Region 3 News Release: 11-27-PHI (osha 11-006)
Jan. 13, 2011
Contact: Leni Fortson Joanna Hawkins
Phone: 215-861-5102 215-861-5101
E-mail: firstname.lastname@example.org email@example.com
US Labor Department's OSHA cites US Steel Corp. and Power Piping Co.
with $175,000 in fines for energy control hazards following July 2010 explosion
PITTSBURGH–The U.S. Department of Labor's Occupational Safety and Health Administration has cited U.S. Steel Corp. and Power Piping Co. with safety citations for failing to provide an effective energy control procedure and exposing workers to burns following an explosion at U.S. Steel's Clairton Works facility in Clairton, Pa.
OSHA initiated an investigation in July 2010 after being notified that workers from both companies suffered first, second and third-degree burns, as well as other serious injuries. As a result of the investigation, OSHA cited U.S. Steel for two willful and 11 serious violations, with a total penalty of $143,500.
Power Piping Co., which was contracted by U.S. Steel to provide steam fitting services at the site, was cited for six serious violations, with $31,500 in penalties.
"U.S. Steel and Power Piping did not have the proper controls in place to prevent worker exposure to hazardous energy," said Robert Szymanski, director of OSHA's Pittsburgh's Area Office. "These violations must be abated immediately to prevent future incidents."
The alleged willful violations for U.S. Steel involve the company's failure to provide an effective energy control procedure. A willful violation exists when an employer has demonstrated either an intentional disregard for the requirements of the law or plain indifference to employee safety and health.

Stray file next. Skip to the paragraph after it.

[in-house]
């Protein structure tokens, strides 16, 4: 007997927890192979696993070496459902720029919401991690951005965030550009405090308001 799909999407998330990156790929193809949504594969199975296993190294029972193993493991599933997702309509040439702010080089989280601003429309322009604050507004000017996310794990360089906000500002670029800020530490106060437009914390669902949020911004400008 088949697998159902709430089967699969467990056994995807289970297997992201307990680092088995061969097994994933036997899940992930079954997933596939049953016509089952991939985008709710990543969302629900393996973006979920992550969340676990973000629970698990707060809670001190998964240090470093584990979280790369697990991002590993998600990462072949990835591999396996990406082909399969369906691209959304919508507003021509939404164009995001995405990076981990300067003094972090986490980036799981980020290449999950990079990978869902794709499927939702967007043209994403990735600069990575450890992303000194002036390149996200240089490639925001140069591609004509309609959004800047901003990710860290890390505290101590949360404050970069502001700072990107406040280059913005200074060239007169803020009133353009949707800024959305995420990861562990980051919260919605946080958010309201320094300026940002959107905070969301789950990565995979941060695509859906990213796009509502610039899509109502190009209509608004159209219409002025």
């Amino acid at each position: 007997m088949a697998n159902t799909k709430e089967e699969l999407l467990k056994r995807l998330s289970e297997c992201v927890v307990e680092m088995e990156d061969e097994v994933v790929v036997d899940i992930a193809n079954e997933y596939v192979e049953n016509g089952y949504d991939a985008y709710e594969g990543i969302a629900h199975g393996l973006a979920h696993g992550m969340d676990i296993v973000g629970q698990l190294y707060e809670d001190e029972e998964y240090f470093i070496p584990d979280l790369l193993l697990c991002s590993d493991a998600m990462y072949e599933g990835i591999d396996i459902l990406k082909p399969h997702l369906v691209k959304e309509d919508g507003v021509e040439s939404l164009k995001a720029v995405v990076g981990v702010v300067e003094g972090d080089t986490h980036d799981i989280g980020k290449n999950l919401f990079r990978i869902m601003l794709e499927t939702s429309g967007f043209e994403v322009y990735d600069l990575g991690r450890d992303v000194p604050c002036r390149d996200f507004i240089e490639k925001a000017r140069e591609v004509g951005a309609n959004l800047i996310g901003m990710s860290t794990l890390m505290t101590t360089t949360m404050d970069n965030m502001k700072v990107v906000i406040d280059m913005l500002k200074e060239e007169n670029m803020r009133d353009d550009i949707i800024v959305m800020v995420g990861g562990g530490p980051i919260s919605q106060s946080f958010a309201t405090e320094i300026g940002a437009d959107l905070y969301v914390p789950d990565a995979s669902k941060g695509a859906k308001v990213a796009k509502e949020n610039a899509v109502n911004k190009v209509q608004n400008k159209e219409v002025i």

That company's alleged serious violations include a lack of fall protection, inadequate lockout/tagout to prevent the inadvertent release of energy, a deficient process safety management program, and failure to implement an emergency response plan, evaluate respiratory hazards, use flame retardant gloves and use approved electrical equipment. A serious citation is issued when there is substantial probability that death or serious physical harm could result from a hazard about which the employer knew or should have known.
Power Piping's alleged serious violations include inadequate energy control procedures, a lack of flame-retardant hand protection and the company's failure to evaluate the respiratory hazards posed by coke oven gases.
The companies have 15 business days from receipt of the citations to comply, ask for an informal conference with OSHA's area director or contest the citations and proposed penalties before the independent Occupational Safety and Health Review Commission. The investigation was conducted by OSHA's Pittsburgh Area Office; telephone 412-395-4903. To report workplace accidents, fatalities or situations posing imminent danger to workers, call OSHA's toll-free hotline at 800-321-OSHA (6742).
Under the Occupational Safety and Health Act of 1970, employers are responsible for providing safe and healthful workplaces for their employees. OSHA's role is to assure these conditions for America's working men and women by setting and enforcing standards, and providing training, education and assistance. For more information, visit http://www.osha.gov.
U.S. Department of Labor news materials are accessible at http://www.dol.gov. The information above is available in large print, Braille, audio tape or disc from the COAST office upon request by calling 202-693-7828 or TTY 202-693-7755.